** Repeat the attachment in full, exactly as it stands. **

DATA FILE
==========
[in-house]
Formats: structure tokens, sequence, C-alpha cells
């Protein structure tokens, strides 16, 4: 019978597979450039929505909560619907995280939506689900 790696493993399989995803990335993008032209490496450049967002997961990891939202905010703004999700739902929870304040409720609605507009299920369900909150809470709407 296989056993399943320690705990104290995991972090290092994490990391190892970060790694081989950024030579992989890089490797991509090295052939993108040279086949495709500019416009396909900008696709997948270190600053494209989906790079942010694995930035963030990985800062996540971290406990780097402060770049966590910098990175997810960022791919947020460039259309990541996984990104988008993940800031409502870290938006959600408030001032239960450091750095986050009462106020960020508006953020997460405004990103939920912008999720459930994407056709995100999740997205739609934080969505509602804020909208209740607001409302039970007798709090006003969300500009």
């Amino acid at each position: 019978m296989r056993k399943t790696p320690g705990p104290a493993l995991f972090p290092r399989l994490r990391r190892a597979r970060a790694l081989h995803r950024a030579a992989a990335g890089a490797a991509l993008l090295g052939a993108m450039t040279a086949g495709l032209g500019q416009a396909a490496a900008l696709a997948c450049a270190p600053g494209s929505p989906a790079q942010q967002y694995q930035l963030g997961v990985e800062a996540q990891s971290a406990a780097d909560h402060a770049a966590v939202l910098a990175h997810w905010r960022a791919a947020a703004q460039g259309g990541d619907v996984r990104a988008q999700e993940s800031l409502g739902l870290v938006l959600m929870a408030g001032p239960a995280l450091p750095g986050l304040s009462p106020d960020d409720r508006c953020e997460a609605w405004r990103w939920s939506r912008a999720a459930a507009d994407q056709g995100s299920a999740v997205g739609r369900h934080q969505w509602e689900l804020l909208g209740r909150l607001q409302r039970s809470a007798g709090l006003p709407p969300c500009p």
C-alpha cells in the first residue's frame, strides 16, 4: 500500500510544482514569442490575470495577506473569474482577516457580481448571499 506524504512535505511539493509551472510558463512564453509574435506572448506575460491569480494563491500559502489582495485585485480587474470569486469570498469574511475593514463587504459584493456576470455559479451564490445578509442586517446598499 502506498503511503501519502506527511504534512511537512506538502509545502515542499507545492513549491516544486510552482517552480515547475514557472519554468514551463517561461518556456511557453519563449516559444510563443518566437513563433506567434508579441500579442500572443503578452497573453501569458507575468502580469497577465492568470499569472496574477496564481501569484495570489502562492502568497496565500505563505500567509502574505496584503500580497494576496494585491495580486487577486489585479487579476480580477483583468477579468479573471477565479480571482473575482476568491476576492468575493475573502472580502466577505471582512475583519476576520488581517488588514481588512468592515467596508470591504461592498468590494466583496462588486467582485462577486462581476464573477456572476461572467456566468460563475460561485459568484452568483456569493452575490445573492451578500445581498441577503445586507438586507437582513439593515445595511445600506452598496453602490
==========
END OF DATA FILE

[in-house]
Formats: structure tokens, sequence, C-alpha cells
């Protein structure tokens, strides 16, 4: 019978597979450039929505909560619907995280939506689900 790696493993399989995803990335993008032209490496450049967002997961990891939202905010703004999700739902929870304040409720609605507009299920369900909150809470709407 296989056993399943320690705990104290995991972090290092994490990391190892970060790694081989950024030579992989890089490797991509090295052939993108040279086949495709500019416009396909900008696709997948270190600053494209989906790079942010694995930035963030990985800062996540971290406990780097402060770049966590910098990175997810960022791919947020460039259309990541996984990104988008993940800031409502870290938006959600408030001032239960450091750095986050009462106020960020508006953020997460405004990103939920912008999720459930994407056709995100999740997205739609934080969505509602804020909208209740607001409302039970007798709090006003969300500009």
């Amino acid at each position: 019978m296989r056993k399943t790696p320690g705990p104290a493993l995991f972090p290092r399989l994490r990391r190892a597979r970060a790694l081989h995803r950024a030579a992989a990335g890089a490797a991509l993008l090295g052939a993108m450039t040279a086949g495709l032209g500019q416009a396909a490496a900008l696709a997948c450049a270190p600053g494209s929505p989906a790079q942010q967002y694995q930035l963030g997961v990985e800062a996540q990891s971290a406990a780097d909560h402060a770049a966590v939202l910098a990175h997810w905010r960022a791919a947020a703004q460039g259309g990541d619907v996984r990104a988008q999700e993940s800031l409502g739902l870290v938006l959600m929870a408030g001032p239960a995280l450091p750095g986050l304040s009462p106020d960020d409720r508006c953020e997460a609605w405004r990103w939920s939506r912008a999720a459930a507009d994407q056709g995100s299920a999740v997205g739609r369900h934080q969505w509602e689900l804020l909208g209740r909150l607001q409302r039970s809470a007798g709090l006003p709407p969300c500009p």
C-alpha cells in the first residue's frame, strides 16, 4: 500500500510544482514569442490575470495577506473569474482577516457580481448571499 506524504512535505511539493509551472510558463512564453509574435506572448506575460491569480494563491500559502489582495485585485480587474470569486469570498469574511475593514463587504459584493456576470455559479451564490445578509442586517446598499 502506498503511503501519502506527511504534512511537512506538502509545502515542499507545492513549491516544486510552482517552480515547475514557472519554468514551463517561461518556456511557453519563449516559444510563443518566437513563433506567434508579441500579442500572443503578452497573453501569458507575468502580469497577465492568470499569472496574477496564481501569484495570489502562492502568497496565500505563505500567509502574505496584503500580497494576496494585491495580486487577486489585479487579476480580477483583468477579468479573471477565479480571482473575482476568491476576492468575493475573502472580502466577505471582512475583519476576520488581517488588514481588512468592515467596508470591504461592498468590494466583496462588486467582485462577486462581476464573477456572476461572467456566468460563475460561485459568484452568483456569493452575490445573492451578500445581498441577503445586507438586507437582513439593515445595511445600506452598496453602490